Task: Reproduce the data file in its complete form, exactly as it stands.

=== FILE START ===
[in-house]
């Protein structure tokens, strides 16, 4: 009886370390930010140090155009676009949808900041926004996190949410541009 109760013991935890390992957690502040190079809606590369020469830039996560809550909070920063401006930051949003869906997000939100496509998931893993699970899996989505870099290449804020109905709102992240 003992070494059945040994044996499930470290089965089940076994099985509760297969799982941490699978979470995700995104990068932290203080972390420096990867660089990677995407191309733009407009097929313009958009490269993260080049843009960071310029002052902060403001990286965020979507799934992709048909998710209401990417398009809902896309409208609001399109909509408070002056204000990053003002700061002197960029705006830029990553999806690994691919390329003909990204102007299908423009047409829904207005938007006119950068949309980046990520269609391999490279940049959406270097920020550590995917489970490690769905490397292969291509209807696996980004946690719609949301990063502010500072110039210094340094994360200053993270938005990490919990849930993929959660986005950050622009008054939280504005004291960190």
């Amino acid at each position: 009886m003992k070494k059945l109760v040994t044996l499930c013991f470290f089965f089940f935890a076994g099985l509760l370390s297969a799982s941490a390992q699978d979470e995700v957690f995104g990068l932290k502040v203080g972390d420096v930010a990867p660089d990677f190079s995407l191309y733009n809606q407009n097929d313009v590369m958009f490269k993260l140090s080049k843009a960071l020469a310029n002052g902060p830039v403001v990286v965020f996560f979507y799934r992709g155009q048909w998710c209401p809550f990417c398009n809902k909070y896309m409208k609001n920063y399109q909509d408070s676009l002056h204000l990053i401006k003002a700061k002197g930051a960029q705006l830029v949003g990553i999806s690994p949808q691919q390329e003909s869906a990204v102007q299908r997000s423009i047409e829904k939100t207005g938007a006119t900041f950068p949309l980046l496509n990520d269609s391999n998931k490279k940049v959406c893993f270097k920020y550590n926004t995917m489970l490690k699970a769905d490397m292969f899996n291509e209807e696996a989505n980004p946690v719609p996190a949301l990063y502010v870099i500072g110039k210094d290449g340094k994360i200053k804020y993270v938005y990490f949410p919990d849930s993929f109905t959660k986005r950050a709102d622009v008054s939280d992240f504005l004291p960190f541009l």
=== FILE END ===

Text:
[in-house]
């Protein structure tokens, strides 16, 4: 009886370390930010140090155009676009949808900041926004996190949410541009 109760013991935890390992957690502040190079809606590369020469830039996560809550909070920063401006930051949003869906997000939100496509998931893993699970899996989505870099290449804020109905709102992240 003992070494059945040994044996499930470290089965089940076994099985509760297969799982941490699978979470995700995104990068932290203080972390420096990867660089990677995407191309733009407009097929313009958009490269993260080049843009960071310029002052902060403001990286965020979507799934992709048909998710209401990417398009809902896309409208609001399109909509408070002056204000990053003002700061002197960029705006830029990553999806690994691919390329003909990204102007299908423009047409829904207005938007006119950068949309980046990520269609391999490279940049959406270097920020550590995917489970490690769905490397292969291509209807696996980004946690719609949301990063502010500072110039210094340094994360200053993270938005990490919990849930993929959660986005950050622009008054939280504005004291960190």
């Amino acid at each position: 009886m003992k070494k059945l109760v040994t044996l499930c013991f470290f089965f089940f935890a076994g099985l509760l370390s297969a799982s941490a390992q699978d979470e995700v957690f995104g990068l932290k502040v203080g972390d420096v930010a990867p660089d990677f190079s995407l191309y733009n809606q407009n097929d313009v590369m958009f490269k993260l140090s080049k843009a960071l020469a310029n002052g902060p830039v403001v990286v965020f996560f979507y799934r992709g155009q048909w998710c209401p809550f990417c398009n809902k909070y896309m409208k609001n920063y399109q909509d408070s676009l002056h204000l990053i401006k003002a700061k002197g930051a960029q705006l830029v949003g990553i999806s690994p949808q691919q390329e003909s869906a990204v102007q299908r997000s423009i047409e829904k939100t207005g938007a006119t900041f950068p949309l980046l496509n990520d269609s391999n998931k490279k940049v959406c893993f270097k920020y550590n926004t995917m489970l490690k699970a769905d490397m292969f899996n291509e209807e696996a989505n980004p946690v719609p996190a949301l990063y502010v870099i500072g110039k210094d290449g340094k994360i200053k804020y993270v938005y990490f949410p919990d849930s993929f109905t959660k986005r950050a709102d622009v008054s939280d992240f504005l004291p960190f541009l």